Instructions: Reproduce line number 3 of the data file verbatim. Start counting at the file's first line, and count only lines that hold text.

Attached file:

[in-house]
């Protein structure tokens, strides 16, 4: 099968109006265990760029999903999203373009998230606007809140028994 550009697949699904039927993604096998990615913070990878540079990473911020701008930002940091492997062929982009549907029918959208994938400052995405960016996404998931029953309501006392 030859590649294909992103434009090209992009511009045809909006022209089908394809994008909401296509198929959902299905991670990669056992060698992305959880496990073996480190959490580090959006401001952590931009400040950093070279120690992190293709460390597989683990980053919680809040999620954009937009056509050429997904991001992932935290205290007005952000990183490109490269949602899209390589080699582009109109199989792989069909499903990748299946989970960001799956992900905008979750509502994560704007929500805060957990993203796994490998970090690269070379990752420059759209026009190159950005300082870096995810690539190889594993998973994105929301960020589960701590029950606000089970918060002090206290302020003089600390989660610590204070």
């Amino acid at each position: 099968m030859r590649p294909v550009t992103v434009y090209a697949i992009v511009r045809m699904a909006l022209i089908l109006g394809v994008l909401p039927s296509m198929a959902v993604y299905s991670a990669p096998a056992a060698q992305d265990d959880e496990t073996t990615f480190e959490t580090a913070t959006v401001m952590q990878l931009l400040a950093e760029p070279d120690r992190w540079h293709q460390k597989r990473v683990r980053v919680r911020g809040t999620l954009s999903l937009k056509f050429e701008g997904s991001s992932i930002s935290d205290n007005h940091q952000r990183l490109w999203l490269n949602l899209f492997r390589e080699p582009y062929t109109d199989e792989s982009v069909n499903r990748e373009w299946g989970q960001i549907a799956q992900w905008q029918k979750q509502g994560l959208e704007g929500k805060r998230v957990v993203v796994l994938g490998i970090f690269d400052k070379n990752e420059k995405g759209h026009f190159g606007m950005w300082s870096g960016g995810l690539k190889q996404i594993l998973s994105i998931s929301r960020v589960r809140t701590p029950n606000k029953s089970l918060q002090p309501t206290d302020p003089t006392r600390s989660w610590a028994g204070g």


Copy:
């Amino acid at each position: 099968m030859r590649p294909v550009t992103v434009y090209a697949i992009v511009r045809m699904a909006l022209i089908l109006g394809v994008l909401p039927s296509m198929a959902v993604y299905s991670a990669p096998a056992a060698q992305d265990d959880e496990t073996t990615f480190e959490t580090a913070t959006v401001m952590q990878l931009l400040a950093e760029p070279d120690r992190w540079h293709q460390k597989r990473v683990r980053v919680r911020g809040t999620l954009s999903l937009k056509f050429e701008g997904s991001s992932i930002s935290d205290n007005h940091q952000r990183l490109w999203l490269n949602l899209f492997r390589e080699p582009y062929t109109d199989e792989s982009v069909n499903r990748e373009w299946g989970q960001i549907a799956q992900w905008q029918k979750q509502g994560l959208e704007g929500k805060r998230v957990v993203v796994l994938g490998i970090f690269d400052k070379n990752e420059k995405g759209h026009f190159g606007m950005w300082s870096g960016g995810l690539k190889q996404i594993l998973s994105i998931s929301r960020v589960r809140t701590p029950n606000k029953s089970l918060q002090p309501t206290d302020p003089t006392r600390s989660w610590a028994g204070g």